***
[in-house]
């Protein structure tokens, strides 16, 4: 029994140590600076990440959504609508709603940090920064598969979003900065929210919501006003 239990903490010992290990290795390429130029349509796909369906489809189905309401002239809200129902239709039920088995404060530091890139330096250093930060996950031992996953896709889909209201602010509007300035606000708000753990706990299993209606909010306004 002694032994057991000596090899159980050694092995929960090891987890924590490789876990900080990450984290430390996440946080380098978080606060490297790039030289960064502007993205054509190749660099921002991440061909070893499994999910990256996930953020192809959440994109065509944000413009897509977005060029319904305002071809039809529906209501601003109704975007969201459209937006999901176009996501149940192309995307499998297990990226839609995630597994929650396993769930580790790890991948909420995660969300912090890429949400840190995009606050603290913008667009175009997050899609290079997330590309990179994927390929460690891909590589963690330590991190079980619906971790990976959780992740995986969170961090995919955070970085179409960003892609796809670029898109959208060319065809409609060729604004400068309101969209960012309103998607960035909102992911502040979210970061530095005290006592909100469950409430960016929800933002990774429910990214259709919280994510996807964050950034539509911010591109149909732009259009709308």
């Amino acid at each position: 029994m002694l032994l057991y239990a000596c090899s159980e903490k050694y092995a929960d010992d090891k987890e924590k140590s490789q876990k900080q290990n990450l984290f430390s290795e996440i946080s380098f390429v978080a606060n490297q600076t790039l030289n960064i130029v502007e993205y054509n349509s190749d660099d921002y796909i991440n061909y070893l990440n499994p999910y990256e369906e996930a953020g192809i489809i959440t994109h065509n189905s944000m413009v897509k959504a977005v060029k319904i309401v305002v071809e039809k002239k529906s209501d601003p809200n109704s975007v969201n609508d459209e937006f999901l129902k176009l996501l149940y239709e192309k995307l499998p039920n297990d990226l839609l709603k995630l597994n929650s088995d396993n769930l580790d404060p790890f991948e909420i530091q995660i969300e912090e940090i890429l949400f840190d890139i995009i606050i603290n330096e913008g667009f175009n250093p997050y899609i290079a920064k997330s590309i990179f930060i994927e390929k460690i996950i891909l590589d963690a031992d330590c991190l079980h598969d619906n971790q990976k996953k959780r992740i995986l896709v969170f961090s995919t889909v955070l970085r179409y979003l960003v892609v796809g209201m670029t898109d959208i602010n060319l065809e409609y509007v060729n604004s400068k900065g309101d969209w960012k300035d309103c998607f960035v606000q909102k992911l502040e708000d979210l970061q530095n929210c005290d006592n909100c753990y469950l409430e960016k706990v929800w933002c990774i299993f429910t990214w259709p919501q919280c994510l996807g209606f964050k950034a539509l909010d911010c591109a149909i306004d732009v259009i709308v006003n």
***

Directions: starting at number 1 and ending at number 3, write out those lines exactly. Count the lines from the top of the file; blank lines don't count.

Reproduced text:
[in-house]
């Protein structure tokens, strides 16, 4: 029994140590600076990440959504609508709603940090920064598969979003900065929210919501006003 239990903490010992290990290795390429130029349509796909369906489809189905309401002239809200129902239709039920088995404060530091890139330096250093930060996950031992996953896709889909209201602010509007300035606000708000753990706990299993209606909010306004 002694032994057991000596090899159980050694092995929960090891987890924590490789876990900080990450984290430390996440946080380098978080606060490297790039030289960064502007993205054509190749660099921002991440061909070893499994999910990256996930953020192809959440994109065509944000413009897509977005060029319904305002071809039809529906209501601003109704975007969201459209937006999901176009996501149940192309995307499998297990990226839609995630597994929650396993769930580790790890991948909420995660969300912090890429949400840190995009606050603290913008667009175009997050899609290079997330590309990179994927390929460690891909590589963690330590991190079980619906971790990976959780992740995986969170961090995919955070970085179409960003892609796809670029898109959208060319065809409609060729604004400068309101969209960012309103998607960035909102992911502040979210970061530095005290006592909100469950409430960016929800933002990774429910990214259709919280994510996807964050950034539509911010591109149909732009259009709308």
């Amino acid at each position: 029994m002694l032994l057991y239990a000596c090899s159980e903490k050694y092995a929960d010992d090891k987890e924590k140590s490789q876990k900080q290990n990450l984290f430390s290795e996440i946080s380098f390429v978080a606060n490297q600076t790039l030289n960064i130029v502007e993205y054509n349509s190749d660099d921002y796909i991440n061909y070893l990440n499994p999910y990256e369906e996930a953020g192809i489809i959440t994109h065509n189905s944000m413009v897509k959504a977005v060029k319904i309401v305002v071809e039809k002239k529906s209501d601003p809200n109704s975007v969201n609508d459209e937006f999901l129902k176009l996501l149940y239709e192309k995307l499998p039920n297990d990226l839609l709603k995630l597994n929650s088995d396993n769930l580790d404060p790890f991948e909420i530091q995660i969300e912090e940090i890429l949400f840190d890139i995009i606050i603290n330096e913008g667009f175009n250093p997050y899609i290079a920064k997330s590309i990179f930060i994927e390929k460690i996950i891909l590589d963690a031992d330590c991190l079980h598969d619906n971790q990976k996953k959780r992740i995986l896709v969170f961090s995919t889909v955070l970085r179409y979003l960003v892609v796809g209201m670029t898109d959208i602010n060319l065809e409609y509007v060729n604004s400068k900065g309101d969209w960012k300035d309103c998607f960035v606000q909102k992911l502040e708000d979210l970061q530095n929210c005290d006592n909100c753990y469950l409430e960016k706990v929800w933002c990774i299993f429910t990214w259709p919501q919280c994510l996807g209606f964050k950034a539509l909010d911010c591109a149909i306004d732009v259009i709308v006003n």